“Have you been advised by your dentist or endodontist that you require a root canal?”
If that’s the case, you’re not alone!
More than 15 million teeth are repaired and saved via a root canal or endodontic therapy each year. This page goes into depth about root canal on crowned tooth therapy and how it may reduce tooth discomfort and save your smile.
The Greek word for “within” is “endo,” while the Greek word for “tooth” is “odont.” Endodontic therapy is used to treat the interior of the tooth. Endodontic treatment includes root canal therapy.
It helps to comprehend endodontic therapy if you understand the tooth’s anatomy. The pulp is a soft tissue found inside the tooth, underneath the white enamel and the dentin’s hard layer. During tooth development, the pulp contains blood vessels, nerves, and connective tissue and is responsible for forming the tooth’s surrounding hard structures.
The pulp runs from the tooth’s crown to the tip of the roots, where it links to the tissues that surround the root. The pulp is essential throughout the growth and development of a tooth. However, after a tooth has reached full maturity, it can live without the pulp since the tooth is still supplied by the tissues that surround it.
Want to know more about what a root canal on a crowned tooth is? Keep reading the blog.
Despite the negative press, a root canal on a crowned tooth is a common dental operation in most situations. Complications are uncommon, and most patients do not experience severe pain. While your condition is unique and your dentist can provide more tailored advice, nothing is to be concerned about.
So, to return to the original topic, may a root canal be performed through an existing crown? Yes, there are situations when the answer is yes. In certain circumstances, the treatment is carried out in the same way as a typical root canal, with the diseased tissue and tooth removed and the drilled hole filled. However, there are few exceptions, and a root canal cannot always be conducted through an existing crown.
These might include:
- When the damage or decay that necessitated the root canal is too advanced
- When the crown is harmed during the surgery, typically, this occurs when a significant piece of porcelain breaks off, rendering the crown unrepairable
- Suppose more tooth damage is detected during the root canal on crowned tooth procedure. This usually signifies that your dentist has discovered a root fracture–damage to the tooth’s root–and that they must pull the tooth
You may have a problem with your hands, but a tooth with a crown can deteriorate if you do not floss correctly underneath the crown. Plaque and germs can accumulate and damage the tooth, necessitating a root canal. You can blame the dentist all you want, but until you get a root canal on a crowned tooth, you are likely to have root canal discomfort. Under these conditions, it is recommended that you seek treatment from a root canal dentist rather than being concerned about the crown.
Why can tooth decay occur after a crown has been placed to protect it?
If the tooth has already been compromised by injury, fracture, or a root canal, will put a crown on it to protect it from fractures and damage. The first root canal done on the tooth may have failed, prompting the dentist to recommend another root canal on crowned tooth therapy.
The dentist will have two options for treating with a root canal on crowned tooth. The first option is to remove the crown before drilling an access hole, although this is not always practicable because the crown does not come off to reach the pulp. In such circumstances, must replace the crown following the treatment since the drilling weakened it.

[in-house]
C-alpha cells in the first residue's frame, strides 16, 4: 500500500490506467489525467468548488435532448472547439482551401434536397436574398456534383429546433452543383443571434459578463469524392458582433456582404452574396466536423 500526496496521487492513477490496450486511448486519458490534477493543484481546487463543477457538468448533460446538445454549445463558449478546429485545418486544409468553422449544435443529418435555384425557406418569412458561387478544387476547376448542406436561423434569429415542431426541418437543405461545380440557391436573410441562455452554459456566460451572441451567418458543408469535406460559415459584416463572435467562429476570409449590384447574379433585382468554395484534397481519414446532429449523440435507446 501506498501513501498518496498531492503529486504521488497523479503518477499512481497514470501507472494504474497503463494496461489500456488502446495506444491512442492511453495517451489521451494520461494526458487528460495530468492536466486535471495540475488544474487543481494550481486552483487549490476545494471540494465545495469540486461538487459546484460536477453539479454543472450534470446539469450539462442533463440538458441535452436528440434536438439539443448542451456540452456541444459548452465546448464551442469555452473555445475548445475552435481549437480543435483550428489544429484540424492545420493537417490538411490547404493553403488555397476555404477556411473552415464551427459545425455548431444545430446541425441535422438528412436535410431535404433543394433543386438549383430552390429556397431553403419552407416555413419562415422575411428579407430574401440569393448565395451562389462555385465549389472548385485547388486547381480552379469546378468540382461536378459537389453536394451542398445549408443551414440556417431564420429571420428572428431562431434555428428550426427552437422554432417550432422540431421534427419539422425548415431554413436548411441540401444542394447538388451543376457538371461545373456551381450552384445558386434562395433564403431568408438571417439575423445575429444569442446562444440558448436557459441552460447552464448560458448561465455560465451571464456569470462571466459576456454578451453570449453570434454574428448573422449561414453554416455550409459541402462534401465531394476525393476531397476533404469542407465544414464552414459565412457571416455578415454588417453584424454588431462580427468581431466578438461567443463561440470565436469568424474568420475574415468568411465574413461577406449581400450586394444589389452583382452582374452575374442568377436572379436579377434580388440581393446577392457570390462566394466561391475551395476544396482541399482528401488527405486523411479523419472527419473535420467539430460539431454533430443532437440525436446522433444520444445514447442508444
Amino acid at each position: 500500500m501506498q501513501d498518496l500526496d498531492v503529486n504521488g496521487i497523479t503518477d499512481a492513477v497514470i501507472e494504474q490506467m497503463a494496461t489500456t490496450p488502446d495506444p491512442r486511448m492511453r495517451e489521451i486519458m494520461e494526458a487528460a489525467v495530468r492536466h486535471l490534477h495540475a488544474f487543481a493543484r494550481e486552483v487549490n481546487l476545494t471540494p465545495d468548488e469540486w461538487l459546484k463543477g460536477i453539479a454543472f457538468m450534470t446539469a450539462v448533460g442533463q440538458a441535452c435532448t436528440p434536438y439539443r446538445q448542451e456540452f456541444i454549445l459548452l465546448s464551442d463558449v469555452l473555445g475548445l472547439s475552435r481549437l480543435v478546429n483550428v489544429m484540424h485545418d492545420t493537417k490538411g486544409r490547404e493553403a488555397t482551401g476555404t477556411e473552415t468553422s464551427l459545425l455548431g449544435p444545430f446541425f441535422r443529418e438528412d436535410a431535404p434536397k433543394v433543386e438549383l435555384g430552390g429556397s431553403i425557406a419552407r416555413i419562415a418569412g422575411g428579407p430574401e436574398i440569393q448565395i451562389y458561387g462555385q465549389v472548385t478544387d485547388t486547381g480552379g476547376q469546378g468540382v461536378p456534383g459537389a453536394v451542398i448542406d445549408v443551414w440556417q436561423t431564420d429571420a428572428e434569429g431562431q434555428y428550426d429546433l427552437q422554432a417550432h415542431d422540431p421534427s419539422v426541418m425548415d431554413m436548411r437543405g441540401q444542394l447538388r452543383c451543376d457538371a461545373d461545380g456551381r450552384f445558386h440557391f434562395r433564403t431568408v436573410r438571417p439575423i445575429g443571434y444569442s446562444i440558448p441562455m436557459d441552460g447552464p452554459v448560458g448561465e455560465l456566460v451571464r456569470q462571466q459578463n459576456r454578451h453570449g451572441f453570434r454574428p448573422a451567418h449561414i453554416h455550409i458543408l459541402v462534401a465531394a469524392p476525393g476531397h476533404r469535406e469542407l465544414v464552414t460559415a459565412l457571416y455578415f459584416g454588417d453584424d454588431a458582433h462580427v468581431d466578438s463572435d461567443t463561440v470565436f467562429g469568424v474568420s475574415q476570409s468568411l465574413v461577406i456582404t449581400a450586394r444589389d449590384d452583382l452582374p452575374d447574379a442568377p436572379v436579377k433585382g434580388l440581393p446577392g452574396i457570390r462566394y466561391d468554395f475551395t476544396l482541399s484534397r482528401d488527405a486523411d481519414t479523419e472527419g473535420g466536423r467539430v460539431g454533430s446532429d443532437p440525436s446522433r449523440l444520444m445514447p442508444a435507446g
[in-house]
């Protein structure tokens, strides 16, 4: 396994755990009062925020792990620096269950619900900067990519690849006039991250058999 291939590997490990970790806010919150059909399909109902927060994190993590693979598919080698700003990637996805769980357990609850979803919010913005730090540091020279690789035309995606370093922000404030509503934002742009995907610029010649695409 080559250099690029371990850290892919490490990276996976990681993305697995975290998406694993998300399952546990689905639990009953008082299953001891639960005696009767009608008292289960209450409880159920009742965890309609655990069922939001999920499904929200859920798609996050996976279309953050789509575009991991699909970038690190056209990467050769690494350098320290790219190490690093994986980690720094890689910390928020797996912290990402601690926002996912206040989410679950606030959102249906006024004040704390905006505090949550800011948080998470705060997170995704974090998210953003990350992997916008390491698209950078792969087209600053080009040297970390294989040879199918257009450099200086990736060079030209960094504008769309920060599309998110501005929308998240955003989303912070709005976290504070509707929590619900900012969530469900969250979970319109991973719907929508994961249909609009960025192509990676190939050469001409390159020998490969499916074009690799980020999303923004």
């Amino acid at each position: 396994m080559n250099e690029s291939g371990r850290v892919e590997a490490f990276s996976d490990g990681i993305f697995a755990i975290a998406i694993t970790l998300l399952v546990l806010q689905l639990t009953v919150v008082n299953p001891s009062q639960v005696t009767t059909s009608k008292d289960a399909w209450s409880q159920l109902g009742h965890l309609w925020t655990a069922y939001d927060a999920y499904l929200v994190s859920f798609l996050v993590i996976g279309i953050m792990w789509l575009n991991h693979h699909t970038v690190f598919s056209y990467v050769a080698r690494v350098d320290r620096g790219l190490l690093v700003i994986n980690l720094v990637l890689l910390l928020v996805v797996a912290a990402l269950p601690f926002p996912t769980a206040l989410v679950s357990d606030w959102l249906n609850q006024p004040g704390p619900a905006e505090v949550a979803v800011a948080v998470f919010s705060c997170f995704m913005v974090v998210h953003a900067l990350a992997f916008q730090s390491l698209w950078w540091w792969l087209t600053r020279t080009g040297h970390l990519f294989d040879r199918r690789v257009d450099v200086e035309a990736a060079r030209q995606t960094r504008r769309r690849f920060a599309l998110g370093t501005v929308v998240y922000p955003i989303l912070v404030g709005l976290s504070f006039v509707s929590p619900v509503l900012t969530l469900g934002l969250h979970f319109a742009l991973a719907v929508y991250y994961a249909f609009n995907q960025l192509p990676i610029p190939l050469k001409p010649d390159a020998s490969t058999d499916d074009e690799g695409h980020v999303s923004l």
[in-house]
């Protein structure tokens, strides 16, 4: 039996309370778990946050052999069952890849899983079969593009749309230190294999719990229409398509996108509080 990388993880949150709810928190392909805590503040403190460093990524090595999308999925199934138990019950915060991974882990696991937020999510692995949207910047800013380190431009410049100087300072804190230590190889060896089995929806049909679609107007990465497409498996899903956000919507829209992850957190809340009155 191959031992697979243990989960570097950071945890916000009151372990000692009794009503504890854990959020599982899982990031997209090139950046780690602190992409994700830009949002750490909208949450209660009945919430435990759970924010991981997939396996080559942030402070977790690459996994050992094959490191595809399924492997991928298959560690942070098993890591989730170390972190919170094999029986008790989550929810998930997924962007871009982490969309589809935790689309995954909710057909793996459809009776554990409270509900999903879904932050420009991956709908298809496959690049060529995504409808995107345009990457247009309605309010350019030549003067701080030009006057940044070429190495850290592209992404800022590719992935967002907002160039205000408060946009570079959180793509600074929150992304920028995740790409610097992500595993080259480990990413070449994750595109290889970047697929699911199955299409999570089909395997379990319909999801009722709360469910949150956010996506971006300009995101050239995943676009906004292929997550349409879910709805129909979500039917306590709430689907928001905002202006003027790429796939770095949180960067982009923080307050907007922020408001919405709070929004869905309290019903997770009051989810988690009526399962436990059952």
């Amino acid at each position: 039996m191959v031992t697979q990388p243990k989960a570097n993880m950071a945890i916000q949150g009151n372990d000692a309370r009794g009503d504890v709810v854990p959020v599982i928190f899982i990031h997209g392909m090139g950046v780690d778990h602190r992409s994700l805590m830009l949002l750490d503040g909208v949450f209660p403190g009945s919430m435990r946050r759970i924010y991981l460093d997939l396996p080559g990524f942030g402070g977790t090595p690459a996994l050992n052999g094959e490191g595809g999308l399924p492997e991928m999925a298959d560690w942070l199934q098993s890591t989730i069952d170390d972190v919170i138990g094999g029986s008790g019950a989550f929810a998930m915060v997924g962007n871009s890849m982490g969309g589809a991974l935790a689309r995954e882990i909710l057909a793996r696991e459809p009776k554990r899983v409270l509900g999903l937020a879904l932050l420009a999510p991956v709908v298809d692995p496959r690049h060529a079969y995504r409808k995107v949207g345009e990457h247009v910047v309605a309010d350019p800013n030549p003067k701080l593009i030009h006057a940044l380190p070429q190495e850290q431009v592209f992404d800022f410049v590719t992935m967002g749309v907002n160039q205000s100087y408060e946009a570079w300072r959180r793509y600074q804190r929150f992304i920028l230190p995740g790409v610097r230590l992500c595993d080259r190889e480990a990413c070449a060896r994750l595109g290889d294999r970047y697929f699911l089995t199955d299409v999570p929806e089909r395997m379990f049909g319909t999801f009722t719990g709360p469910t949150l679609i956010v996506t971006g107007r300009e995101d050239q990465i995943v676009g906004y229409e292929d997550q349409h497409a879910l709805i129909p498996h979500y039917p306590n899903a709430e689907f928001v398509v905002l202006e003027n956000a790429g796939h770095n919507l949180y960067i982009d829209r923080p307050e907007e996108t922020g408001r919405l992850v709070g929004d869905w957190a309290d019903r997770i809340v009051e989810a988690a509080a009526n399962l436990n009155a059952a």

Because the crown’s structural integrity has been damaged as a result of the root canal, you will require a new crown. The root canal performed may get reinfected if the previous crown is utilized. If feasible, it is usually recommended to remove the crown to preserve its integrity and allow the root canal surgery to be completed.
Dentists, regrettably, face a difficult challenge in attempting to remove crowns while leaving them entirely intact and undamaged. Even attempting to do so might severely destroy the crown as well as the tooth.
What foods can I eat after having a root canal?
Eat soft meals that need little chewing after a root canal, such as applesauce, yogurt, eggs, and fish. Avoid eating hard or hot meals that might damage your teeth. Some dentists advise postponing eating for a few hours after the numbness in your mouth has worn off to avoid biting your face or tongue.
Is a crown required after a root canal?
The need for a crown following a root canal is highly dependent on the tooth’s location in the mouth—teeth towards the back of the mouth, such as molars and premolars, are more needed for chewing and generally require crowns, whereas incisors or canines, which aren’t needed for chewing, don’t always require crowns.
In these circumstances, your dentist has several options available to them, and they will choose the best one for your specific situation. Unless the tooth is so seriously injured that extraction is required, the root canal will usually go on as planned, and your dentist will replace the old crown with a new one.
This adds some time and cost to the surgery, but there are no problems or significant patient pain as with other root canals. Again, your dentist will provide you with specialized advice on your specific case, but this is a rough picture of what is likely to occur.
Root canals may seem frightening, yet they allow you to keep your smile and teeth for many years to come. Positive Dental specialists aim to ensure that patients experience a lifetime of dental health and wellbeing, as they do with all patient care. Contact us today to schedule an appointment to assist you with your dental care requirements.